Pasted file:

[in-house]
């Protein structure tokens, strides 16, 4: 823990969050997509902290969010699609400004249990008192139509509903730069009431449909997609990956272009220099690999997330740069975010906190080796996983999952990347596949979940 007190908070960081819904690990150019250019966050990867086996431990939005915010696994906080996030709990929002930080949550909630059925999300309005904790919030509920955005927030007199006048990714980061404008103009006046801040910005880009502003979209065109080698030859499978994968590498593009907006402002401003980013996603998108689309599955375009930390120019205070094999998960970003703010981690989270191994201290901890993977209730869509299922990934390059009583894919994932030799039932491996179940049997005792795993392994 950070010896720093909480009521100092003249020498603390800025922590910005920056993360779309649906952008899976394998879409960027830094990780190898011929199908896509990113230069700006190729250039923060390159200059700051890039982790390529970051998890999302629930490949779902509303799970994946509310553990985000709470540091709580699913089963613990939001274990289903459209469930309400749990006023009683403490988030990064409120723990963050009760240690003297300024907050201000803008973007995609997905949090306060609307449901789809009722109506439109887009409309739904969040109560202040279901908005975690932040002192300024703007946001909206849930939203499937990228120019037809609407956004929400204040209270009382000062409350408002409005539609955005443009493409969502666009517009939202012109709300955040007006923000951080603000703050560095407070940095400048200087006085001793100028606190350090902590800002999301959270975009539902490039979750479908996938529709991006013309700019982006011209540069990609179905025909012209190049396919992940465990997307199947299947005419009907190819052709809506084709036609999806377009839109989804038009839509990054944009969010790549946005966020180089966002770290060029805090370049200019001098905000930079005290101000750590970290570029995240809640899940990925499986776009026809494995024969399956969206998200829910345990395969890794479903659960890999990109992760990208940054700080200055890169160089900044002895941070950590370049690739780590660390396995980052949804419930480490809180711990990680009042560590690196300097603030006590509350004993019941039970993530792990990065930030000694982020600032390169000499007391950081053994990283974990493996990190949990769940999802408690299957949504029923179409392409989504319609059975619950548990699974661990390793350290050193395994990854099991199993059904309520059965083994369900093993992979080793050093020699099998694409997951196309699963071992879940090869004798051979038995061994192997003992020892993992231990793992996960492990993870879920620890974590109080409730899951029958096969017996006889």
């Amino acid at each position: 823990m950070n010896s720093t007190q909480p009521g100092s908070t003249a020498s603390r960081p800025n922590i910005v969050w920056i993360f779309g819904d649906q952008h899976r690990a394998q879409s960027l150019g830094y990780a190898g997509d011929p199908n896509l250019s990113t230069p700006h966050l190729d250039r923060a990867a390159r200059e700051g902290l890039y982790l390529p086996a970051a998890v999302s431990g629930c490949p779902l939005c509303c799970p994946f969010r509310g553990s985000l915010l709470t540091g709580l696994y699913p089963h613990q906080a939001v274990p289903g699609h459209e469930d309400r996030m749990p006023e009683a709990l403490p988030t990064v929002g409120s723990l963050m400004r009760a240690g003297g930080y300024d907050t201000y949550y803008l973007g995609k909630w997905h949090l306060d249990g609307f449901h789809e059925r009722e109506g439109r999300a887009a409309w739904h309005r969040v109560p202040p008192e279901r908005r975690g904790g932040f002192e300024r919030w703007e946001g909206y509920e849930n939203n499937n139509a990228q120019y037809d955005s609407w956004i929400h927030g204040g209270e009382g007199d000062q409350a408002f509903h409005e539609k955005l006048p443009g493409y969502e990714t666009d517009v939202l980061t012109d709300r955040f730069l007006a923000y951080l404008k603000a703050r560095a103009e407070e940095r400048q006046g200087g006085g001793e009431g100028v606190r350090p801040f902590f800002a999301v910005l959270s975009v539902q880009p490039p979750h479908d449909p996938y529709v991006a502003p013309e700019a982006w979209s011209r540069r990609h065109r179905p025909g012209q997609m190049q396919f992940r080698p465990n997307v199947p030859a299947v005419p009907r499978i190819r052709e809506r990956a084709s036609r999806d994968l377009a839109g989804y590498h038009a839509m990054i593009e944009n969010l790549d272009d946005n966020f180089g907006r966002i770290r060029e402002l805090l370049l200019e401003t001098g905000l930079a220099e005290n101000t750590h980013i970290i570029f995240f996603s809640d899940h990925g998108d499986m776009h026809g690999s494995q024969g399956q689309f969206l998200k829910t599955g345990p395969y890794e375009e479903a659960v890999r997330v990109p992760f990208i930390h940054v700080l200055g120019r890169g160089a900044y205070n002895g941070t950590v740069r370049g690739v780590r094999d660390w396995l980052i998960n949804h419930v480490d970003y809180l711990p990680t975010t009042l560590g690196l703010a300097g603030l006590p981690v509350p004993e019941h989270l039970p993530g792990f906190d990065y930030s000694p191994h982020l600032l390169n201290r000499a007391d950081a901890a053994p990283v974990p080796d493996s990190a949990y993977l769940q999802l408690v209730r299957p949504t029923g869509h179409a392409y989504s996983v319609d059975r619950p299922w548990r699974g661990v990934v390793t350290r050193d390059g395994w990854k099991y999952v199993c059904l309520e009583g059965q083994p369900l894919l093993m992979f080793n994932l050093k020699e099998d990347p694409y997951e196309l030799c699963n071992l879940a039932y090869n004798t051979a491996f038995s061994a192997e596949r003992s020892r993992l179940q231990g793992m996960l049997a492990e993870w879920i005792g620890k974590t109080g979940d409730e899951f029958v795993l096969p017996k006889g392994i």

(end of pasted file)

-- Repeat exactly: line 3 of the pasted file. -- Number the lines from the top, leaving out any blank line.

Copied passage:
């Amino acid at each position: 823990m950070n010896s720093t007190q909480p009521g100092s908070t003249a020498s603390r960081p800025n922590i910005v969050w920056i993360f779309g819904d649906q952008h899976r690990a394998q879409s960027l150019g830094y990780a190898g997509d011929p199908n896509l250019s990113t230069p700006h966050l190729d250039r923060a990867a390159r200059e700051g902290l890039y982790l390529p086996a970051a998890v999302s431990g629930c490949p779902l939005c509303c799970p994946f969010r509310g553990s985000l915010l709470t540091g709580l696994y699913p089963h613990q906080a939001v274990p289903g699609h459209e469930d309400r996030m749990p006023e009683a709990l403490p988030t990064v929002g409120s723990l963050m400004r009760a240690g003297g930080y300024d907050t201000y949550y803008l973007g995609k909630w997905h949090l306060d249990g609307f449901h789809e059925r009722e109506g439109r999300a887009a409309w739904h309005r969040v109560p202040p008192e279901r908005r975690g904790g932040f002192e300024r919030w703007e946001g909206y509920e849930n939203n499937n139509a990228q120019y037809d955005s609407w956004i929400h927030g204040g209270e009382g007199d000062q409350a408002f509903h409005e539609k955005l006048p443009g493409y969502e990714t666009d517009v939202l980061t012109d709300r955040f730069l007006a923000y951080l404008k603000a703050r560095a103009e407070e940095r400048q006046g200087g006085g001793e009431g100028v606190r350090p801040f902590f800002a999301v910005l959270s975009v539902q880009p490039p979750h479908d449909p996938y529709v991006a502003p013309e700019a982006w979209s011209r540069r990609h065109r179905p025909g012209q997609m190049q396919f992940r080698p465990n997307v199947p030859a299947v005419p009907r499978i190819r052709e809506r990956a084709s036609r999806d994968l377009a839109g989804y590498h038009a839509m990054i593009e944009n969010l790549d272009d946005n966020f180089g907006r966002i770290r060029e402002l805090l370049l200019e401003t001098g905000l930079a220099e005290n101000t750590h980013i970290i570029f995240f996603s809640d899940h990925g998108d499986m776009h026809g690999s494995q024969g399956q689309f969206l998200k829910t599955g345990p395969y890794e375009e479903a659960v890999r997330v990109p992760f990208i930390h940054v700080l200055g120019r890169g160089a900044y205070n002895g941070t950590v740069r370049g690739v780590r094999d660390w396995l980052i998960n949804h419930v480490d970003y809180l711990p990680t975010t009042l560590g690196l703010a300097g603030l006590p981690v509350p004993e019941h989270l039970p993530g792990f906190d990065y930030s000694p191994h982020l600032l390169n201290r000499a007391d950081a901890a053994p990283v974990p080796d493996s990190a949990y993977l769940q999802l408690v209730r299957p949504t029923g869509h179409a392409y989504s996983v319609d059975r619950p299922w548990r699974g661990v990934v390793t350290r050193d390059g395994w990854k099991y999952v199993c059904l309520e009583g059965q083994p369900l894919l093993m992979f080793n994932l050093k020699e099998d990347p694409y997951e196309l030799c699963n071992l879940a039932y090869n004798t051979a491996f038995s061994a192997e596949r003992s020892r993992l179940q231990g793992m996960l049997a492990e993870w879920i005792g620890k974590t109080g979940d409730e899951f029958v795993l096969p017996k006889g392994i």